THE PROGRAM is part of the National Intrepid Center of Excellence (NICoE) at Walter Reed National Military Medical Center, a state-of-the-art facility dedicated to the diagnosis, clinical care and research of traumatic brain injury (TBI) as well as to the psychological conditions that affect service members and their families. Therapists at NICoE have discovered that teaching service members and veterans with combat stress to train service dogs for their fellow wounded warriors has shown promise as being therapeutic and healing for the warrior-trainers.

“The most important benefit is the connection between the service member and the dog in training,” said Yount, “as well as the sense of value that he or she gains from contributing to the well-being of another wounded warrior.”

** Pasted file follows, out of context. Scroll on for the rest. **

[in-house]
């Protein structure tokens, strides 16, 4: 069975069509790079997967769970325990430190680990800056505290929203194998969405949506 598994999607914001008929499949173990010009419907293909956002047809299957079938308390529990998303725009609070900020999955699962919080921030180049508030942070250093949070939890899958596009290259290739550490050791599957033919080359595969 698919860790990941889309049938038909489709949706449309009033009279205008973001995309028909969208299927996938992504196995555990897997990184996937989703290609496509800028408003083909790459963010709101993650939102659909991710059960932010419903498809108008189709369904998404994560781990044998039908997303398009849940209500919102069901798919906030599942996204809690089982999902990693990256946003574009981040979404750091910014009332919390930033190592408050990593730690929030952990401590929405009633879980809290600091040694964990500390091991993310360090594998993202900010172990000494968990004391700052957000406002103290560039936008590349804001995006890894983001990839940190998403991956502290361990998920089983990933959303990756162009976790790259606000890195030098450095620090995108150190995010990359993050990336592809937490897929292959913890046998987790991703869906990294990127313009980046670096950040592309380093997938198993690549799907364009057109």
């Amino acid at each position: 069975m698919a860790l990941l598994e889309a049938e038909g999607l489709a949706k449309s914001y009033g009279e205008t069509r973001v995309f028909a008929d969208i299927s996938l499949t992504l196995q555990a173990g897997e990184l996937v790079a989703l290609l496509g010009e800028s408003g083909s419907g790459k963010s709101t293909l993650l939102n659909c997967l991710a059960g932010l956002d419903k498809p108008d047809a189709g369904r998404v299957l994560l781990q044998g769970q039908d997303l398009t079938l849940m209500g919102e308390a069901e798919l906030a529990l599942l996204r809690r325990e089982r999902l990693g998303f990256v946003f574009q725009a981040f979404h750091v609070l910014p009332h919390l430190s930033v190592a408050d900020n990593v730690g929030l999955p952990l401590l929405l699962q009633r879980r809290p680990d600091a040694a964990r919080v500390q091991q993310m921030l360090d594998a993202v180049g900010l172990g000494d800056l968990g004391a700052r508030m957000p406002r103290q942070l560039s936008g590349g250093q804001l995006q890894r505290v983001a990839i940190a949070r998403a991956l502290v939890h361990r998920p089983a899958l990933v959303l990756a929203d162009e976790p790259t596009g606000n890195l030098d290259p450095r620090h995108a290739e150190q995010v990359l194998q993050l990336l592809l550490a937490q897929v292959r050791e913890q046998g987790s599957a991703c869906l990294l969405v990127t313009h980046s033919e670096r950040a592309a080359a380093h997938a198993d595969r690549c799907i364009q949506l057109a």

Meg Daley Olmert is the author of “Made For Each Other: The Biology of the Human-Animal Bond” which explores the chemistry humans and animals can trigger in each other that creates the sense of attachment they feel for each other and that fills them with a deep sense of well-being.

Olment is also WCC’s director of research and development. “Soldiers who work with dogs have lower anxiety levels and less stress,” said Olmert. “Studies have shown that nurturing contact helps release oxytocin, a hormone essential to social bonding. Research has also shown that oxytocin is a powerful anti-stress agent. So when I see soldiers hugging their dogs, getting face-to-face with them and sharing the joy of being together — I know I’m seeing a powerful, soothing release of oxytocin.”

Olmert and Yount are working with the NICoE and Walter Reed staff to design studies that will measure the therapeutic effects experienced every day by WCC’s warrior-trainers. Their goal is to prove the healing power of the program and establish it as an evidence-based therapy for PTSD.